The Holden Grey motor is often referred to as the Holden side plate. The engine earned its name as they were painted grey from the factory. They came in 2 sizes, 138ci and 132ci. More engineering and after market modifications have gone into this engine than any other engine in Australian automotive history.

April 27, 2020

Dunstan rotary valve engine

SEACRAFT, September, 1957 ( Pages 50-52 )

This is the engine which may revolutionise speedboat racing

The engine used in the record-breaking skiff Southern Maid is fitted with a "Holden" engine adapted to "Dunstan" rotary valve and fuel injection equipment for which patents have been applied.

Advantages of a rotary valve are: Almost unlimited breathing capacity, freedom of reciprocating motion, absence of hot spots, compact com­bustion chamber, any desired control of turbulence. The results are: High power outputs (limited only by bal­ance and strength of crankshaft, con rods, bearings, etc.), high anti­knock rating and high efficiency. The existing engine at 11-1 compres­sion ratio will run on any fuel from second grade petrol about 75 octane) to pure Methanol and running changes can be made by manual con­trol of fuel pump setting, as no criti­cal jet sizes are involved.

This shows a Holden engine conversion on the dynamometer but with the rotary valve head removed. The engine was later dry-sum ped by driving the pumps off the camshaft gear. Swashplate fuel injection pump is shown (driven at half speed). This has a distributor to ensure even supply to high or low cylinders whets starting but has no useful purpose under normal running conditions when the jets could be
sprayed continuously and simultaneously.
This is the first Dunstan rotary valve applied to a full sized engine. This version had six separate floating cylinder heads. The fuel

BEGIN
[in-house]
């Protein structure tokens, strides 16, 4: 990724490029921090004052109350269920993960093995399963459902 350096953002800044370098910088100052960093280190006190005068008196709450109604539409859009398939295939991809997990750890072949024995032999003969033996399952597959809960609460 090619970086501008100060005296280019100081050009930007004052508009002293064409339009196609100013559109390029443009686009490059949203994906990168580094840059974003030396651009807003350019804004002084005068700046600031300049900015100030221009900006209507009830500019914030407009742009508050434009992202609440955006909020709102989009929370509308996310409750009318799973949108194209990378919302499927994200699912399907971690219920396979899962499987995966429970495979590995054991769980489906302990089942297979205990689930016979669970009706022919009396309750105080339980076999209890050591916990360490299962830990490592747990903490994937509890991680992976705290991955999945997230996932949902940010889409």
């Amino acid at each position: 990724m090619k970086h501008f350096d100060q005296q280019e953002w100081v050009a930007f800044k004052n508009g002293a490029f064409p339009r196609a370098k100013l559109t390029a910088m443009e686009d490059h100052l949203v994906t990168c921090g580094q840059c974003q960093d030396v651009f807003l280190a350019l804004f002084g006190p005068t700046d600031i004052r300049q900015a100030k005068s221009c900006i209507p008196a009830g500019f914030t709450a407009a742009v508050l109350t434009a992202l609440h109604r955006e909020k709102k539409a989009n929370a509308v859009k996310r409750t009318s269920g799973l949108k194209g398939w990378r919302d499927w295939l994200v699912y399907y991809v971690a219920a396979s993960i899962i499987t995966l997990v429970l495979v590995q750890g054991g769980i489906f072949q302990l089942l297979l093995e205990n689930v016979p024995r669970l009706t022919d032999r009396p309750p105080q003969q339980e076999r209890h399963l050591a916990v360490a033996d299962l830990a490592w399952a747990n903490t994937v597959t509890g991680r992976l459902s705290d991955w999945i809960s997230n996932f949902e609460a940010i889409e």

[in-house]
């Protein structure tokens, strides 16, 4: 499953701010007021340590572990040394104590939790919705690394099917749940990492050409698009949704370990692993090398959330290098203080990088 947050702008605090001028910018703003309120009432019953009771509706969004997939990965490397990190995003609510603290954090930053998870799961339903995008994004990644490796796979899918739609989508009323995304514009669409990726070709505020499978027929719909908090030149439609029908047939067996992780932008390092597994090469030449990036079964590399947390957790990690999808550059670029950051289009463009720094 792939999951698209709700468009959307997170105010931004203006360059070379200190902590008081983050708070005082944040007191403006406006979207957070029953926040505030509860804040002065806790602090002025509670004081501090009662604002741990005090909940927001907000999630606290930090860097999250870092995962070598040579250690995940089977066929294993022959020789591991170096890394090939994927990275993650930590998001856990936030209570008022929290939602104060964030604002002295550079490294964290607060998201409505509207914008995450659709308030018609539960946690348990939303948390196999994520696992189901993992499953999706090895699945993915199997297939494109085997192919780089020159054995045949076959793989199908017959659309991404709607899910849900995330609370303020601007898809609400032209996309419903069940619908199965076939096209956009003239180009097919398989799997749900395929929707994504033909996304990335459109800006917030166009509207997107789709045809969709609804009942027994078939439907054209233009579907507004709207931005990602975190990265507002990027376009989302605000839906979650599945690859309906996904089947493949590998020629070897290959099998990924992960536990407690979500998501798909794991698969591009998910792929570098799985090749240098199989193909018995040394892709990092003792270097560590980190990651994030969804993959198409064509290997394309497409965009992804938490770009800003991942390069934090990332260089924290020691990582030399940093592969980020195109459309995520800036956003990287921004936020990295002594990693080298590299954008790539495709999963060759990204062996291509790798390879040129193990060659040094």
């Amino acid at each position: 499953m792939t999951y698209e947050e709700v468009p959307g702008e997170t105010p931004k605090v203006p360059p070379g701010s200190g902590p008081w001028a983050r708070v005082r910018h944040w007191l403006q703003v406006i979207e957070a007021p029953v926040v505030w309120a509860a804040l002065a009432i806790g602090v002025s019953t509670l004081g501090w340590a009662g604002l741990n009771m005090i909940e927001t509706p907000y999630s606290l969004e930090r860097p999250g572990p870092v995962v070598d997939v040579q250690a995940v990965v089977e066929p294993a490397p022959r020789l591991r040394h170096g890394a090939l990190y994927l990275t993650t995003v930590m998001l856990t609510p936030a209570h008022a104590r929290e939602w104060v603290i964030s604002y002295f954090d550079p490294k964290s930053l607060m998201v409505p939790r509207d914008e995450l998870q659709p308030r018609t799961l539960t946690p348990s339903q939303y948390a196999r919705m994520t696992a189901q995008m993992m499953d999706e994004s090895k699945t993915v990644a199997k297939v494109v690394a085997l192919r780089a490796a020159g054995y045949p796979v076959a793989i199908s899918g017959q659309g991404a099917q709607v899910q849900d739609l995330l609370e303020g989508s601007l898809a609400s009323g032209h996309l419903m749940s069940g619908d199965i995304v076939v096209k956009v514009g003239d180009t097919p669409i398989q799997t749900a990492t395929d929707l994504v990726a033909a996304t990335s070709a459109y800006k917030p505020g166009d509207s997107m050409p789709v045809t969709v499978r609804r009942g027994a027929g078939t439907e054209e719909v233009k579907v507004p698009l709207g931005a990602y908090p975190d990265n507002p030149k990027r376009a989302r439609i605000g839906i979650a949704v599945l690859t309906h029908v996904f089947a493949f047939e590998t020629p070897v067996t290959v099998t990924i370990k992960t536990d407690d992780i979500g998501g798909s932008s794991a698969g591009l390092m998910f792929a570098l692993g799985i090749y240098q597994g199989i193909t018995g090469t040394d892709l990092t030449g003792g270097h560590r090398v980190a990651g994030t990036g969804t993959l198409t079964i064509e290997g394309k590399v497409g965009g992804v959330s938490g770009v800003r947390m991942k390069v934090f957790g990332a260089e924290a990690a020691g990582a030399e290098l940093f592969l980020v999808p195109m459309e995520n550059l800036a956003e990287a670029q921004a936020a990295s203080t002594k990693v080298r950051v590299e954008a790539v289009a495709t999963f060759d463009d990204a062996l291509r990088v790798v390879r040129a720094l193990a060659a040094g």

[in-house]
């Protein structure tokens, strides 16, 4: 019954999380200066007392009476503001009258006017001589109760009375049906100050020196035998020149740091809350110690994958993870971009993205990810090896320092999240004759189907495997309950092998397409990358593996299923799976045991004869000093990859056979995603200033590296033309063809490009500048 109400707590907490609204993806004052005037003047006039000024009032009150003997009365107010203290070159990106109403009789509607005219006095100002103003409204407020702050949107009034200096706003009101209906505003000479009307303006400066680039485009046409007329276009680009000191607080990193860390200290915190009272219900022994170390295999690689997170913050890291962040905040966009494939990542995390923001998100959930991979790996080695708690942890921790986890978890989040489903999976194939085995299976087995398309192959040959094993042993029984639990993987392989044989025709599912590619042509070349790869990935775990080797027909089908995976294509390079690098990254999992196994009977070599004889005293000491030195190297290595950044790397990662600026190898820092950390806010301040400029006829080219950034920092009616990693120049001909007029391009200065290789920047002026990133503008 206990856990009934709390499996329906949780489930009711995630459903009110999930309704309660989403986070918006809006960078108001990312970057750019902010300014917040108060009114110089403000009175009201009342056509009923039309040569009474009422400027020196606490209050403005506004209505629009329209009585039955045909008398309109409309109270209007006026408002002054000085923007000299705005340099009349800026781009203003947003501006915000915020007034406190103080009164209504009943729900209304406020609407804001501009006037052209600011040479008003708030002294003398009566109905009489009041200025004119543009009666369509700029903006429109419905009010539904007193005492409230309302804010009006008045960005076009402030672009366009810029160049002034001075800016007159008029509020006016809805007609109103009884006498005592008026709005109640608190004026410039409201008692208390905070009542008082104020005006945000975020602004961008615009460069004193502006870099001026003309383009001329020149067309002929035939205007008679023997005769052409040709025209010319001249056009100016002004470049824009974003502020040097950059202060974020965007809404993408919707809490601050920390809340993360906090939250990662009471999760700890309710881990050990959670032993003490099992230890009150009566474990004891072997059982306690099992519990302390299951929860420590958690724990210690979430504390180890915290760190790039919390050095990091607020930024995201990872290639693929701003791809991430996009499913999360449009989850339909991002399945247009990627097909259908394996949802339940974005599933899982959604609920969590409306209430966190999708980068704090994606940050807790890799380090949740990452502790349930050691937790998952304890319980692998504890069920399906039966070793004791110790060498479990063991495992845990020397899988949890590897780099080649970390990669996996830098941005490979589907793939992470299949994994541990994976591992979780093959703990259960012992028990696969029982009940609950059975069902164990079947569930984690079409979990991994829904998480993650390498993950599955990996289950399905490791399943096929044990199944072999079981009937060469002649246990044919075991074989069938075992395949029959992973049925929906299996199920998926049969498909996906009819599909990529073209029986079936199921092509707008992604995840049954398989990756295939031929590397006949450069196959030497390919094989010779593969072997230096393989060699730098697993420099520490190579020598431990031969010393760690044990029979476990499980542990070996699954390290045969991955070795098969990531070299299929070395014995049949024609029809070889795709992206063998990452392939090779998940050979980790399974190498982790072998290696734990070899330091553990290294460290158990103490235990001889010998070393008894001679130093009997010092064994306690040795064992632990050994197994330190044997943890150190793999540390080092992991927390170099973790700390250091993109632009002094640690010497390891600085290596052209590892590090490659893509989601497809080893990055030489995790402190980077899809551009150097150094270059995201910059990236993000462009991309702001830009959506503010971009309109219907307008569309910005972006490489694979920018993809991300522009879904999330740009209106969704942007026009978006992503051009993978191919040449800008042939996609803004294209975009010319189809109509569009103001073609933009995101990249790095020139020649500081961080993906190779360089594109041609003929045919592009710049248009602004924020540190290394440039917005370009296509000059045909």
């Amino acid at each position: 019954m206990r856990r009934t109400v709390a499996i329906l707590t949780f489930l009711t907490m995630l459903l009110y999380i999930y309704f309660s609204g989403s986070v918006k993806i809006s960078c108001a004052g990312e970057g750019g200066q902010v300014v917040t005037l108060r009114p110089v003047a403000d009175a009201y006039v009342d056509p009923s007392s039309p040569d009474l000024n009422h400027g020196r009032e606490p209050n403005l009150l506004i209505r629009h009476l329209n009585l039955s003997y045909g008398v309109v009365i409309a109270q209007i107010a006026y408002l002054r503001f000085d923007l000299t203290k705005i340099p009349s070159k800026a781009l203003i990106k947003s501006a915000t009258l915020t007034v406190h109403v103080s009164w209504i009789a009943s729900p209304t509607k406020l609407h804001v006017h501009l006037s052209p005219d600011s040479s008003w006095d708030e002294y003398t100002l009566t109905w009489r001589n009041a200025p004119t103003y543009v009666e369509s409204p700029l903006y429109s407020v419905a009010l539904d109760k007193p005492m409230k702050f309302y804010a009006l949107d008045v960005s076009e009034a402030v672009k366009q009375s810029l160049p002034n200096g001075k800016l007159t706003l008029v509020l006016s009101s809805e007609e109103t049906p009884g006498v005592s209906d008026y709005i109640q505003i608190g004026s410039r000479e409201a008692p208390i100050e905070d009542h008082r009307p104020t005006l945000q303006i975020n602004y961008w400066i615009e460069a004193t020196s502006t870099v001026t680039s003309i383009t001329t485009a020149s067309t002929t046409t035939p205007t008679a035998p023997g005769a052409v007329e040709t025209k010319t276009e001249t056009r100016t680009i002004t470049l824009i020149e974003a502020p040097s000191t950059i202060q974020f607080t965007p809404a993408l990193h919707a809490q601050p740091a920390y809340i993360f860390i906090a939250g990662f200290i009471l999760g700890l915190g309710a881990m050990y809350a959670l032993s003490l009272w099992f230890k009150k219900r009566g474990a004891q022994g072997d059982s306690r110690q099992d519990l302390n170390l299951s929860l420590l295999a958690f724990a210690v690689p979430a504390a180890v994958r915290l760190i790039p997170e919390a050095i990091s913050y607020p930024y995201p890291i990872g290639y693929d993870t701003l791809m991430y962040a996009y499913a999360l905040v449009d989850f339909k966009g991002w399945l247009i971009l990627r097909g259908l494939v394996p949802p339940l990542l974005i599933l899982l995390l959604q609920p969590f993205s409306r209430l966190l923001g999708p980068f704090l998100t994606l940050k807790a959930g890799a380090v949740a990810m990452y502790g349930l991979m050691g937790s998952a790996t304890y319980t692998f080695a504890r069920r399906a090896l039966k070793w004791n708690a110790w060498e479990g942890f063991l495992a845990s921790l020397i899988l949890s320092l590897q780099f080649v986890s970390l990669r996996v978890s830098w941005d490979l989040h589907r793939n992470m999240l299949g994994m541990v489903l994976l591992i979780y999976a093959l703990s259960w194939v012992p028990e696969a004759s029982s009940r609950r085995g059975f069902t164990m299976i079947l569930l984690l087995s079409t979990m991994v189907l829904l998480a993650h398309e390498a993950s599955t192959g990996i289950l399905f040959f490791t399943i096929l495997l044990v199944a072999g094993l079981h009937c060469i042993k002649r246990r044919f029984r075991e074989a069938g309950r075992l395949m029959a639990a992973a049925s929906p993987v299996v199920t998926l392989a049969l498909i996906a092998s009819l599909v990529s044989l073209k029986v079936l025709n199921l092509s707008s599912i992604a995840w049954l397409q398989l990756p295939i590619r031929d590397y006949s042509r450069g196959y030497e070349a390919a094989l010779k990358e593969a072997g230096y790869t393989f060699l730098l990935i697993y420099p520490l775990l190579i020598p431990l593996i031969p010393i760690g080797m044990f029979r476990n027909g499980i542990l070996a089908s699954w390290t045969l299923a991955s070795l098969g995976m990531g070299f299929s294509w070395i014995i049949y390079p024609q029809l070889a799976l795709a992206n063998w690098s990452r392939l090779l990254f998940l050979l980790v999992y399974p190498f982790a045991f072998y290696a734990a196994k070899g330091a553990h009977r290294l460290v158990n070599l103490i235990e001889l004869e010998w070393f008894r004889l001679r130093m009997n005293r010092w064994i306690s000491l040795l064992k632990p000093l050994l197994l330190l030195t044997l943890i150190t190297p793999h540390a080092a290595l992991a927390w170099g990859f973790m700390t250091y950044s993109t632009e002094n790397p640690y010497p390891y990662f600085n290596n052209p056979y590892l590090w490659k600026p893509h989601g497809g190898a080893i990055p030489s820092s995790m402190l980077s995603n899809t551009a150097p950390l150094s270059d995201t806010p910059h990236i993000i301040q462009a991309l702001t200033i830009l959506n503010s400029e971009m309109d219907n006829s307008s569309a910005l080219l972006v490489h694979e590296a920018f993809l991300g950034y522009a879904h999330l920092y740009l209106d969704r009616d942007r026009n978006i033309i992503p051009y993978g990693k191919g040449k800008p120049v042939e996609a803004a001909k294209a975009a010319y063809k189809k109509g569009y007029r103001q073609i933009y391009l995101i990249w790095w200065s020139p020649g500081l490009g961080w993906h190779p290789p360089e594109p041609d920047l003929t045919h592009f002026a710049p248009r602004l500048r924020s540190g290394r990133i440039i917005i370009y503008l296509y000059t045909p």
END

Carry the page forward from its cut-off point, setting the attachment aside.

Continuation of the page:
injection is by Dunstan swash plate type pump. Mixture control by swash plate angle is not shown in the view

Most of the running has been with a standard Holden 6 volt coil ignition system with 12 volt applied. However, between raising the 135 cubic inches restricted hull class record from the previous holder's 53 m.p.h. to 60.624 and our latest 63.015, we fitted a Lucas magneto which is undoubtedly preferable to coil ignition at speeds over 6000 r.p.m.

Most of the racing is done on stan­dard or super petrol (about 80 octane) with addition of A pint 0/two-stroke oil per gallon for valve lubrication;

1 pint for touring. Methanol fuel, because of its high latent head and rich mixture, increases output about 12 per cent, over petrol and this fuel is used for special occasions. About

2 per cent. of castor oil is added to the Methanol to lubricate the valve which incidentally never shows any sign of wear or scuffing. A few foreign bodies such as jet tubes have in fact been through the valve and cylinders without affecting seal or perform­ance. This is of course not recom­mended operation procedure.

It is possible of course to fit a metering lubrication system of low consumption to eliminate the need for adding oil to the fuel. Although with self-mixing oils now available petrol/oil is no bother.

A cleaned up version of this design is being put into production for the Holden engine and this will be sold to speedboat, road and track racing car enthusiasts or private car owners on the basis of valve head only, or head plus enclosed front end drive for valve and accessories, plus fuel system if required, or complete dynamometer tested engines suitable for oars or boats. Many orders and interested inquiries have already been received and efforts are being made to expedite completion, testing and manufacture of the new model.

Such a valve could be fitted to any type of engine, using one valve for each bank of cylinder in the case of a Vee engine. However, all present efforts are being concentrated on "Holden" which is readily available at low cost and fits into competition classes very well and also stands a remarkable amount of "hotting-up" for a production car engine.